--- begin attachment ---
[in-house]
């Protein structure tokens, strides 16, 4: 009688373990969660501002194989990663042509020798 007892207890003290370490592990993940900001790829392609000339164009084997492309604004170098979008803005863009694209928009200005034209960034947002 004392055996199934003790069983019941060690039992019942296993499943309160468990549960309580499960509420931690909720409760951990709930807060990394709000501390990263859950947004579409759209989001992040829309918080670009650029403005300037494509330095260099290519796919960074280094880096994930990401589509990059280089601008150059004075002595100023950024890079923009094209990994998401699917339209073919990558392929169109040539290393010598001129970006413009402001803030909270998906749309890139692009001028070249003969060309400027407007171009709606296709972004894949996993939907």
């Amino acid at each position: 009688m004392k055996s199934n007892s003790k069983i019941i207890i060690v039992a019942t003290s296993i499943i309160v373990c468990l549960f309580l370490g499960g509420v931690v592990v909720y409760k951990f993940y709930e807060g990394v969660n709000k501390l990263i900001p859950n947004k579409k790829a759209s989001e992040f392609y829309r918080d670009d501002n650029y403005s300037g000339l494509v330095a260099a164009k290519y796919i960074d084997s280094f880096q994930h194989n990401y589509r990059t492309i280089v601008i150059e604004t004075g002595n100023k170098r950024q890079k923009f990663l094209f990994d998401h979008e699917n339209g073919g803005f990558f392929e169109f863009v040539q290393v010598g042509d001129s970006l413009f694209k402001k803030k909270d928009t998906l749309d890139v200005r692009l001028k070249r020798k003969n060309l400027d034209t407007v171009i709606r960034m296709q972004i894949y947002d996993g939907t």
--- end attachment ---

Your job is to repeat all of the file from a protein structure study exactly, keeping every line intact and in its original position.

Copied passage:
[in-house]
């Protein structure tokens, strides 16, 4: 009688373990969660501002194989990663042509020798 007892207890003290370490592990993940900001790829392609000339164009084997492309604004170098979008803005863009694209928009200005034209960034947002 004392055996199934003790069983019941060690039992019942296993499943309160468990549960309580499960509420931690909720409760951990709930807060990394709000501390990263859950947004579409759209989001992040829309918080670009650029403005300037494509330095260099290519796919960074280094880096994930990401589509990059280089601008150059004075002595100023950024890079923009094209990994998401699917339209073919990558392929169109040539290393010598001129970006413009402001803030909270998906749309890139692009001028070249003969060309400027407007171009709606296709972004894949996993939907």
């Amino acid at each position: 009688m004392k055996s199934n007892s003790k069983i019941i207890i060690v039992a019942t003290s296993i499943i309160v373990c468990l549960f309580l370490g499960g509420v931690v592990v909720y409760k951990f993940y709930e807060g990394v969660n709000k501390l990263i900001p859950n947004k579409k790829a759209s989001e992040f392609y829309r918080d670009d501002n650029y403005s300037g000339l494509v330095a260099a164009k290519y796919i960074d084997s280094f880096q994930h194989n990401y589509r990059t492309i280089v601008i150059e604004t004075g002595n100023k170098r950024q890079k923009f990663l094209f990994d998401h979008e699917n339209g073919g803005f990558f392929e169109f863009v040539q290393v010598g042509d001129s970006l413009f694209k402001k803030k909270d928009t998906l749309d890139v200005r692009l001028k070249r020798k003969n060309l400027d034209t407007v171009i709606r960034m296709q972004i894949y947002d996993g939907t």